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CDC report: More teens are turning to drugs to deal with stress, anxiety and depression
02/22/2024 // Olivia Cook // Views

Teenagers with suspected substance use problems say they turn to drugs because of a crushing need to escape their worries and relax – often while alone, according to research published by the Centers for Disease Control and Prevention (CDC).

"It might make sense that teens are looking for ways to reduce stress and anxiety because those conditions, including unprecedented levels of hopelessness, are often linked to substance abuse in adolescents," said CDC Division of Overdose Prevention Epidemic Intelligence Service Officer Dr. Sarah Connolly, lead author of the new report.

Said to be "the first of its kind," Connolly's study was based on data from the National Addictions Vigilance Intervention and Prevention Program. The report focused on nearly 16,000 assessments from teens ages 13 to 18 and their responses to online questions about their motivation to use various substances, including alcohol and marijuana.

According to the data, 73 percent of respondents said they use substances to "feel calm, mellow and relaxed." Fifty percent remarked they use substances to have fun or experiment. Forty-four percent stated they use drugs, such as marijuana, as sleep aids.

Forty-four percent indicated that drugs helped them to "stop worrying about a problem" or to "forget bad memories." Finally, forty percent of respondents noted they take drugs to "cope with depression or anxiety."

In addition, most respondents mentioned that they used substances with friends while half of the respondents, who said they "misused" prescription drugs in the past 30 days, said they took the substances when they were alone.

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Researchers in a study published in Pediatrics suggested that students who report using prescription drugs without a doctor's prescription are more likely than other students to have been the victim of physical or sexual dating violence.

Majority of teenagers who abuse substances also have mental health problems

Dr. Lesie Walker-Harding, chief academic officer and senior vice president at Seattle Children's Hospital, was not surprised by the study's results, noting that 75 percent of youths with substance abuse disorders also have mental health conditions. (Related: Anti-anxiety, sleep medications increase likelihood of drug abuse – Relieve anxiety and get sleep naturally.)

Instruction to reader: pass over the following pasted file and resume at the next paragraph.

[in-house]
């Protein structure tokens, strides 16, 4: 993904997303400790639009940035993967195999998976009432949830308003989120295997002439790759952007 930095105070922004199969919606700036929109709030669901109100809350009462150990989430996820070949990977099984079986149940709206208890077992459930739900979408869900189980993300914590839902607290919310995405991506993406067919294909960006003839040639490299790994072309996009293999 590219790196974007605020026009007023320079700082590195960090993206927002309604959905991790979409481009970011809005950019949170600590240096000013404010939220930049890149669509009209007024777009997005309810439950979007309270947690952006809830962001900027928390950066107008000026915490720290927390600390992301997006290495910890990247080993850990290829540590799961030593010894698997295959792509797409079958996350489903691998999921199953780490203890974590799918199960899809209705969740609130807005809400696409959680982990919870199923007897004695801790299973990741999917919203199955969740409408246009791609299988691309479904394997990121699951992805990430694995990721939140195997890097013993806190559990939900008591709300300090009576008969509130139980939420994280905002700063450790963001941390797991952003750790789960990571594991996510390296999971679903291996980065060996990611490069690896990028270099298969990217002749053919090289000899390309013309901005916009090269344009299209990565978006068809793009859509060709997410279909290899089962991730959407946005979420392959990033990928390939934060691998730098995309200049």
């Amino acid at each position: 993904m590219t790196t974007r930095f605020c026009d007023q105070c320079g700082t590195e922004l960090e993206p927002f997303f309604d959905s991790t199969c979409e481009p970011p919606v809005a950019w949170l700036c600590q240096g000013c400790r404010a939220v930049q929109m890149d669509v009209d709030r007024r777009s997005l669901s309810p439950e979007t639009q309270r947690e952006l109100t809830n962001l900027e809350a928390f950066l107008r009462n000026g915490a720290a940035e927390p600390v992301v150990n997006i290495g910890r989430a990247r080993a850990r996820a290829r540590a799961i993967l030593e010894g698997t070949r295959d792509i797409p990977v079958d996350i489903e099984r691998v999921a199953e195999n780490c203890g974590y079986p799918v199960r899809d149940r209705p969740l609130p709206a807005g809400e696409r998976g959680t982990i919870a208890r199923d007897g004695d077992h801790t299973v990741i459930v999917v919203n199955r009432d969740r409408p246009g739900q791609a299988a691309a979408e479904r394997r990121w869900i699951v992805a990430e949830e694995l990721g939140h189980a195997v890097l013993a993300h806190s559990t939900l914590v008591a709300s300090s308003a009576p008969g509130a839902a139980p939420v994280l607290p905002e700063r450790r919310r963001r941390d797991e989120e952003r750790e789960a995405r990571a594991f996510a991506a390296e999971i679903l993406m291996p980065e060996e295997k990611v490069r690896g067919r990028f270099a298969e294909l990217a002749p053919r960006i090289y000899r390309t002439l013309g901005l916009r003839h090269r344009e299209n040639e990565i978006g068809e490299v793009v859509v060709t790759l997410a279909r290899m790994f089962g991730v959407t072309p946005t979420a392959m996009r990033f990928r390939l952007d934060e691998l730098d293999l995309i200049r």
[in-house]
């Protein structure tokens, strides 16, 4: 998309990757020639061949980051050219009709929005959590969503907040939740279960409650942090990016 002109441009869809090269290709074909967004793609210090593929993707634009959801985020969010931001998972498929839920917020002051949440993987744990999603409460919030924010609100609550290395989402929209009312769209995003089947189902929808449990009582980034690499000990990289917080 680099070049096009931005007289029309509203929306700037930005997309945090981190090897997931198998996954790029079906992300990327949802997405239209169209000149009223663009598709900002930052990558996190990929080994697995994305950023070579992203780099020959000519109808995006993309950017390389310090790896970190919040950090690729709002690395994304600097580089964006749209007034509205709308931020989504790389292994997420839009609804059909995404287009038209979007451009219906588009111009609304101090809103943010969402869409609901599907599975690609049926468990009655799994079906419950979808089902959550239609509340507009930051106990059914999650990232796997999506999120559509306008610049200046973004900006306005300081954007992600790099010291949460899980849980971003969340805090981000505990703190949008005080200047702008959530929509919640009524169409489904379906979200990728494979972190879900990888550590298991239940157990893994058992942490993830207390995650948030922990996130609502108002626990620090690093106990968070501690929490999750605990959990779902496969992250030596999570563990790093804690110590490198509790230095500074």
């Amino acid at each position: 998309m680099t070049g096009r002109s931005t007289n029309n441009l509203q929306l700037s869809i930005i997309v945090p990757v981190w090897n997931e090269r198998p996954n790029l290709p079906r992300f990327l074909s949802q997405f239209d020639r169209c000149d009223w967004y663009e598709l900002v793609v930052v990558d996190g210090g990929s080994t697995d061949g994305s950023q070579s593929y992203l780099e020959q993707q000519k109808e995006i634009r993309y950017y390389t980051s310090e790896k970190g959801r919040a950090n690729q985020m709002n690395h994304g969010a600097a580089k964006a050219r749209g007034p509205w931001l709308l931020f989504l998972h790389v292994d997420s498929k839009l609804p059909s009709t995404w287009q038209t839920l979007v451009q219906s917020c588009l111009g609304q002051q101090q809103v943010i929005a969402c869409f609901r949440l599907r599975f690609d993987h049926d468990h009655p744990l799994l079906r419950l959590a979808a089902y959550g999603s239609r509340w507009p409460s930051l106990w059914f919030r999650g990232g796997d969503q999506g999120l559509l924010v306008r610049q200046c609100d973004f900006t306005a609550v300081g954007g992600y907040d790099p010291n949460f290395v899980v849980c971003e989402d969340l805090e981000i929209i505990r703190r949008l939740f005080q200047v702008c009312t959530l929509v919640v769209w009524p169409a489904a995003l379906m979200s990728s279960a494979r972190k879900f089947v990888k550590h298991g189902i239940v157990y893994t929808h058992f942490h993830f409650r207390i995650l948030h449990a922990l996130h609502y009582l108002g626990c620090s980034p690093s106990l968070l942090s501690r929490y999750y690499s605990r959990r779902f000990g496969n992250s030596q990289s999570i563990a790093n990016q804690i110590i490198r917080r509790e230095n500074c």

"We know that the two go together," she commented. "If you have a kid who you think might not be using very much, but say they're using to feel less depressed or to stop worrying, that's a really big warning sign [that they need help]."

The study's findings are also consistent with previous research done on the subject of teenage substance abuse and its link to anxiety, depression and other mental health concerns. This growing body of research all points to an ongoing need for better mental health services that target kids.

National Institute on Drug Abuse Director Dr. Nora Volkow noted that it is important to get to the root of why teens use or misuse drugs so that the right resources and educational services can be used to help them.

"Early prevention interventions are crucial to support teens who may turn to drug use to cope with stress, anxiety or depression," wrote Volkow in an email.

Learn about natural ways to deal with anxiety and depression at BeatDepression.news.

Watch this video and learn what helped Irish college student Saul Whelan when she had to deal with "teenage anxiety" in high school.

This video is from the Daily Videos channel on Brighteon.com.

More related stories:

Poll: Majority of American teens ANXIOUS about their future and DISILLUSIONED by politicians.

Less drama and fewer distractions: Minnesota middle school students happier after smartphone ban.

Meta intentionally got children and teens ADDICTED to social media to exploit them for profit.

Social media use linked to TEENAGE DEPRESSION, warn mental health experts.

America has one of the highest depression rates in the world.

Sources include:

NBCNews.com

InterNewsCast.com

Pubmed.NCBI.NLM.NIH.gov

Brighteon.com



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